i. OBJECTIVE THEORY (TEST USED TO DETERMINE IF THERE WAS MUTUAL ASSENT)à Courts examine and give legal effect to the outward manifestations of the parties USING THE “REASONABLE PERSON STANDARD” regardless of what either party may have privately or secretly intended. (Question is what would a reasonable person in the in the situation of the oferee understand by the words used and conduct engaged in by the offeror?)

1. Agreement must be apparent from the manifestation of assent, reasonably interpreted, a contract has been formed à doesn’t matter what parties “thought” or “believed”

ii. Lucy v. Zehmer

1. Rule: What the parties are thinking is of little importance, contract must be formed based what on expressed actions (Do a reasonable person’s actions show a good-faith agreement given the circumstances?)

a. Exception: If one party knows the other doesn’t intend a contract, there is no enforceable contract.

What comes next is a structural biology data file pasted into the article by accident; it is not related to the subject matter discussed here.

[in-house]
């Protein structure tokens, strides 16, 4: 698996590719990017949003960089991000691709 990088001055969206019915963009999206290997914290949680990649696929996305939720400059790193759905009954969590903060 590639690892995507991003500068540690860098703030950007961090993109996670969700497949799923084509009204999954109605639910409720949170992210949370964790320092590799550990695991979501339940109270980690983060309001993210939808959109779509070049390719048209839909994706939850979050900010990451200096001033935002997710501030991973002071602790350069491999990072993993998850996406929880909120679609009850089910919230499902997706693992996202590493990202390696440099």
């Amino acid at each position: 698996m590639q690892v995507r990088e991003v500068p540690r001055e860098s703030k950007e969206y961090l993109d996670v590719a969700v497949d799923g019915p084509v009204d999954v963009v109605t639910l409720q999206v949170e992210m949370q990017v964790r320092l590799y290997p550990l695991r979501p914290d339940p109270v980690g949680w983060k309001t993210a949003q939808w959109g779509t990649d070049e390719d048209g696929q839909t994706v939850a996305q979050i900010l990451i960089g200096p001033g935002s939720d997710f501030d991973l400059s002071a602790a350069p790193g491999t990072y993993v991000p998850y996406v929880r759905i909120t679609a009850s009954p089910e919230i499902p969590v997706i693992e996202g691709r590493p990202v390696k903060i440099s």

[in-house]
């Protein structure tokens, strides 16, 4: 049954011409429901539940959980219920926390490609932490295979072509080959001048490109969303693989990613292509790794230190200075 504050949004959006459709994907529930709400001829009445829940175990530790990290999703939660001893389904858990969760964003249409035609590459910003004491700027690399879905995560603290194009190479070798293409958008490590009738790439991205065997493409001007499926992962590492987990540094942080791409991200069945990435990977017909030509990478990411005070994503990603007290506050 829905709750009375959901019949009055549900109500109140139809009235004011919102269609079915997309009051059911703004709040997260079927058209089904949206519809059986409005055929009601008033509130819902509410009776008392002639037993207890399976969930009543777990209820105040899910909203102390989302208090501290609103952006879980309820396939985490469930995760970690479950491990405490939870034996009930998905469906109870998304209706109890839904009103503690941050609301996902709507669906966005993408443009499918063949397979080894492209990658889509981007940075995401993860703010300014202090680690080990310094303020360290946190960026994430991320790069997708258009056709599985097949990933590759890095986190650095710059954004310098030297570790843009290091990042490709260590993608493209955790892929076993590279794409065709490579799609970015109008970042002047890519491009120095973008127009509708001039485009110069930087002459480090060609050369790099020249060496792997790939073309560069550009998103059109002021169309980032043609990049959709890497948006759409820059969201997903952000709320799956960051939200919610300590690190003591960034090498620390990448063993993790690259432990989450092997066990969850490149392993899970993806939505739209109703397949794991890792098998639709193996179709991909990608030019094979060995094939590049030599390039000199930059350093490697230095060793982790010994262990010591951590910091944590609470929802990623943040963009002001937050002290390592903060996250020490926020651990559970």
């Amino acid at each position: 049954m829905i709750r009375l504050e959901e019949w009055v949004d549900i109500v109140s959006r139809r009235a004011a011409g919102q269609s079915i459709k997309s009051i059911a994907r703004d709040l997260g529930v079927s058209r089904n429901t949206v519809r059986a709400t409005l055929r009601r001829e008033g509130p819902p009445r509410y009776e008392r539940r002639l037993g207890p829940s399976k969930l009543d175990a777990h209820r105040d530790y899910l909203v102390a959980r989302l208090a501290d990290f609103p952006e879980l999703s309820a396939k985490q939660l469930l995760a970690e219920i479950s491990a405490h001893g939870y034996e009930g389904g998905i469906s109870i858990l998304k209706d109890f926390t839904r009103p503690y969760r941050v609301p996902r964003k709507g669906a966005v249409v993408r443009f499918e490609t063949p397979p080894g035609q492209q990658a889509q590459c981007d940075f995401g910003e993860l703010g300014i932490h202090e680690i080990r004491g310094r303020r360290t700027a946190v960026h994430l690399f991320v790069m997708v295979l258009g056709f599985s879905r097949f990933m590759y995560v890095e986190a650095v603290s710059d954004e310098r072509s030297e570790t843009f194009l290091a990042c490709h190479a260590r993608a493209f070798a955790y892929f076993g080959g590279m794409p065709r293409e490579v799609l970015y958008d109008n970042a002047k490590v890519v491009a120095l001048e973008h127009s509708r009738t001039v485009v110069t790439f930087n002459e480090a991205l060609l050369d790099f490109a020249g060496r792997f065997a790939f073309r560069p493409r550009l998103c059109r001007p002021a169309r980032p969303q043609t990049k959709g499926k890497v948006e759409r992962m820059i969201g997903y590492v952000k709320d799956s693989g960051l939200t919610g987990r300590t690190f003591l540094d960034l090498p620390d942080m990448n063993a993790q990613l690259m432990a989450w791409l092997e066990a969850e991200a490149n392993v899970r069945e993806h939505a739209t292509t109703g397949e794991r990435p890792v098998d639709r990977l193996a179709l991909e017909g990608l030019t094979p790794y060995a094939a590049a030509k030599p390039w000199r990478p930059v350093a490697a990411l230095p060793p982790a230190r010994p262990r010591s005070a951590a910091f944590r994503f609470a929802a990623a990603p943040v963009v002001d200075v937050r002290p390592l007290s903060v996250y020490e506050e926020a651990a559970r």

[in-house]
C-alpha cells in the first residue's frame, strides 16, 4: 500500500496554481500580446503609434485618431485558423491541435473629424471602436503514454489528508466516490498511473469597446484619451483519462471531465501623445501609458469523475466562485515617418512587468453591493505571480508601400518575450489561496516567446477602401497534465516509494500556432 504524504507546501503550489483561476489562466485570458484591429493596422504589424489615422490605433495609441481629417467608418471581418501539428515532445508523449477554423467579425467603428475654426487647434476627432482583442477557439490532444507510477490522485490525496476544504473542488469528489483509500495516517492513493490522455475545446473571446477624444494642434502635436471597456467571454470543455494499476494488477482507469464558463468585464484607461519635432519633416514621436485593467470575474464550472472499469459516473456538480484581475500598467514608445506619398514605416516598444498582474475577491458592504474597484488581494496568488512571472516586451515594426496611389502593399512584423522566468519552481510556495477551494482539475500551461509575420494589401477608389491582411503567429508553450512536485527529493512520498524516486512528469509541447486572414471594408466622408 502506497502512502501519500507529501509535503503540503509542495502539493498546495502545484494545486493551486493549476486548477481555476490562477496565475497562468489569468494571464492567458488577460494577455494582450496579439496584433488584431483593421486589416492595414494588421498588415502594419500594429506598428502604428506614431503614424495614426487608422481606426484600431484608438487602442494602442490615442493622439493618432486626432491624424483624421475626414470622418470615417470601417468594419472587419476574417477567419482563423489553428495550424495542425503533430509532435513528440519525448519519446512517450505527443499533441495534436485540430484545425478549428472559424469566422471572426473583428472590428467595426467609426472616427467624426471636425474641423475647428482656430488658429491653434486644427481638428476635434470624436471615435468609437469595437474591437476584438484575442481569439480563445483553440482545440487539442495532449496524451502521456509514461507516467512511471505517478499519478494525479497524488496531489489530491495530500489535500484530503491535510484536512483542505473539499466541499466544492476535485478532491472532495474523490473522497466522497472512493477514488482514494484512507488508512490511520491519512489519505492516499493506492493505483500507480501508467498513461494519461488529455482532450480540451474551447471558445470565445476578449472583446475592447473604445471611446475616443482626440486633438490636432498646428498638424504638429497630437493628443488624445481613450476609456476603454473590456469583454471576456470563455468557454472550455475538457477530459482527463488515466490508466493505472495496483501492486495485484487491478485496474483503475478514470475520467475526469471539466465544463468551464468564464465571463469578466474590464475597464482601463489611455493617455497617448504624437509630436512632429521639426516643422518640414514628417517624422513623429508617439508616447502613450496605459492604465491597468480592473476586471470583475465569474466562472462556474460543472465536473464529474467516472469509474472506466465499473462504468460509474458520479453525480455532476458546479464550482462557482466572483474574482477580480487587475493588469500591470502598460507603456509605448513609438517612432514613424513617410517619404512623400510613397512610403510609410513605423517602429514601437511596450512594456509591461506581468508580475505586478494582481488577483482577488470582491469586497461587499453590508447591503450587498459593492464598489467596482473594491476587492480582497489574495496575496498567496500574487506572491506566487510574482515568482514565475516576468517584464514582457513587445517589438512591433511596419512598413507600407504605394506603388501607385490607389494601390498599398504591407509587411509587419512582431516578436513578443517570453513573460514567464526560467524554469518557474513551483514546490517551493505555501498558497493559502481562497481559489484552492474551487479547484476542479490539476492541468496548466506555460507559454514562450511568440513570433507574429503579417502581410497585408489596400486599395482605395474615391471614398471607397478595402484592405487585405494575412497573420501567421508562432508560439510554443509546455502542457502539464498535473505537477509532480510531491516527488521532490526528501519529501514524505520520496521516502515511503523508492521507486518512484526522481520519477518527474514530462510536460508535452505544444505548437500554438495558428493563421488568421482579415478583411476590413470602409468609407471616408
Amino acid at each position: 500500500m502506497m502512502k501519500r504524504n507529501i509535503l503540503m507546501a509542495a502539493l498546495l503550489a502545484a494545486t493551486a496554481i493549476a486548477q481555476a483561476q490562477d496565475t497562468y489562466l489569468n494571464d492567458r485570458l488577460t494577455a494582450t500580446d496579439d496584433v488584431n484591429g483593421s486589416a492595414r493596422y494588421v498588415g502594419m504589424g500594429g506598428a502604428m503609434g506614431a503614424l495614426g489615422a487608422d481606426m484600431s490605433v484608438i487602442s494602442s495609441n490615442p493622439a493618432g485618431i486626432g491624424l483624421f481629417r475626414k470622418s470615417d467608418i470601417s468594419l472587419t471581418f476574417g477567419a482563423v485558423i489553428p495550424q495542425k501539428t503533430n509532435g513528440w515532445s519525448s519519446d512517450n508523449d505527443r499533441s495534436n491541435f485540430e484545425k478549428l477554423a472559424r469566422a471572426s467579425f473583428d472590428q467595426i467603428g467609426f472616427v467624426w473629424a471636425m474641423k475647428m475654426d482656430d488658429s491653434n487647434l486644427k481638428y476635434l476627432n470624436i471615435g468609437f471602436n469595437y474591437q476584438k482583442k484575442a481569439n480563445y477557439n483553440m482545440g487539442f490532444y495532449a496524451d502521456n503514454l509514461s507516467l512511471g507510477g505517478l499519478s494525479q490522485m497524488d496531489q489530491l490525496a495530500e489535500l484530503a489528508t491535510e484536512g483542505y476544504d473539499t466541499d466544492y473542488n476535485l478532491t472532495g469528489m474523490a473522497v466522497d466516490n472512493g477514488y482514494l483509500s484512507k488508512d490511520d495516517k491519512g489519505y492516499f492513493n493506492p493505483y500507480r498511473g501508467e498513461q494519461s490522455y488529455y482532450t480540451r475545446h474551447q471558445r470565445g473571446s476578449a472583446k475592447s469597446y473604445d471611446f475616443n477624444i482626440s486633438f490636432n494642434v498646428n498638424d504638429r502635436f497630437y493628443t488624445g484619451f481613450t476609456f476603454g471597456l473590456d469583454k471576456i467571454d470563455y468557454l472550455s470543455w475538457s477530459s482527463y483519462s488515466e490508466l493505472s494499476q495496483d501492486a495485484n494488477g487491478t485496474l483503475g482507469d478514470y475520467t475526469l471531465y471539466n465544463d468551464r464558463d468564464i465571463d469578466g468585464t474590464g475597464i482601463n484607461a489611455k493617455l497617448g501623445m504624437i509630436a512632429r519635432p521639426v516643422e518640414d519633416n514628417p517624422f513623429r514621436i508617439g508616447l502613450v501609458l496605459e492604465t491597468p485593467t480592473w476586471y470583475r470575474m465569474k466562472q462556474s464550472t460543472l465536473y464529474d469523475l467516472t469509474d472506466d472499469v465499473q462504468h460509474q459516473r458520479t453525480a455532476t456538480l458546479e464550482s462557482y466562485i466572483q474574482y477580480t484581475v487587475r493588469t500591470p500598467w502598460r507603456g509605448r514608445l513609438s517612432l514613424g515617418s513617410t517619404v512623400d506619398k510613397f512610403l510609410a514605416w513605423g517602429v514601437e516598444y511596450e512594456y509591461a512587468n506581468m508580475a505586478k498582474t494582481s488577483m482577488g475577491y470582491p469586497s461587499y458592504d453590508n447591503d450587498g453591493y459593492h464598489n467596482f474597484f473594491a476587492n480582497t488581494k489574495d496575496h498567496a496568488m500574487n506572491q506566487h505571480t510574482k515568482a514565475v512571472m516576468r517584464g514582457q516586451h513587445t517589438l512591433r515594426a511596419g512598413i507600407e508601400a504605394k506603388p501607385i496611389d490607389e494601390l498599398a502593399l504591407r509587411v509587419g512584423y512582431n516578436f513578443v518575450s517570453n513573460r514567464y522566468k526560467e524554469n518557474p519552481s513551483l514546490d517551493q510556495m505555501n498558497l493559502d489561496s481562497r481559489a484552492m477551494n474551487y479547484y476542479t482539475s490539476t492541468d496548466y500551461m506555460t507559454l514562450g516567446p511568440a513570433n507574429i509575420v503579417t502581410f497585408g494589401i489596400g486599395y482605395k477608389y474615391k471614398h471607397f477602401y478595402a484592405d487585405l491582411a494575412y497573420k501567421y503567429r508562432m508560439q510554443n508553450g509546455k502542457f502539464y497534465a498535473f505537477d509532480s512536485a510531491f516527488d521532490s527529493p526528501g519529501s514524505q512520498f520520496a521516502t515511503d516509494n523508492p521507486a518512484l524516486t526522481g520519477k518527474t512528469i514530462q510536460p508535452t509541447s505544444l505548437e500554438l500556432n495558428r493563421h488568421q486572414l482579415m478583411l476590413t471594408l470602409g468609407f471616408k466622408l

iii. Leonard v. Pepsico

1. Rule: Test for advertisements is whether an objective, reasonable person would think the ad was an offer.

iv. Factors that play into reasonable/objective person test:

1. Language of agreement – what does contract actually say (if say it’s not a contract until signed and it hasn’t been signed, it’s not a contract)

2. Statements during negotiations – does it sound like the parties actually came to an agreement

3. Conduct of parties – does the parties’ conduct indicate they came to an agreement

4. Equities – was the deal “fair”

5. Subjective views of:

a. Parties – if one didn’t actually think there was a contract à no contract

b. 3rd parties